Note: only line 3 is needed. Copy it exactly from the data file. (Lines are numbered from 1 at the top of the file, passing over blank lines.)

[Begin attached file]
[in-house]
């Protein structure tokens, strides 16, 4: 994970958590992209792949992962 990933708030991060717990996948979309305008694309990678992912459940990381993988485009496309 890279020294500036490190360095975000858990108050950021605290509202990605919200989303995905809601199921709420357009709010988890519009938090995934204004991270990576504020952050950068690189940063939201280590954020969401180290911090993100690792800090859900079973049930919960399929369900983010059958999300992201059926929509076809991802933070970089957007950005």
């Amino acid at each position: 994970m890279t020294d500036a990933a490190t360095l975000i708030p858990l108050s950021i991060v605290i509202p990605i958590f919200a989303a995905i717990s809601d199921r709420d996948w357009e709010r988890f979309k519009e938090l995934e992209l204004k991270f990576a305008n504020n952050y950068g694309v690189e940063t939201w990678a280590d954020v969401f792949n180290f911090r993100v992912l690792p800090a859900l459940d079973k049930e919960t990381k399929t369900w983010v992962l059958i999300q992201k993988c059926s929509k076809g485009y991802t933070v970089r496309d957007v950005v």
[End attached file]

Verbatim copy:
């Amino acid at each position: 994970m890279t020294d500036a990933a490190t360095l975000i708030p858990l108050s950021i991060v605290i509202p990605i958590f919200a989303a995905i717990s809601d199921r709420d996948w357009e709010r988890f979309k519009e938090l995934e992209l204004k991270f990576a305008n504020n952050y950068g694309v690189e940063t939201w990678a280590d954020v969401f792949n180290f911090r993100v992912l690792p800090a859900l459940d079973k049930e919960t990381k399929t369900w983010v992962l059958i999300q992201k993988c059926s929509k076809g485009y991802t933070v970089r496309d957007v950005v």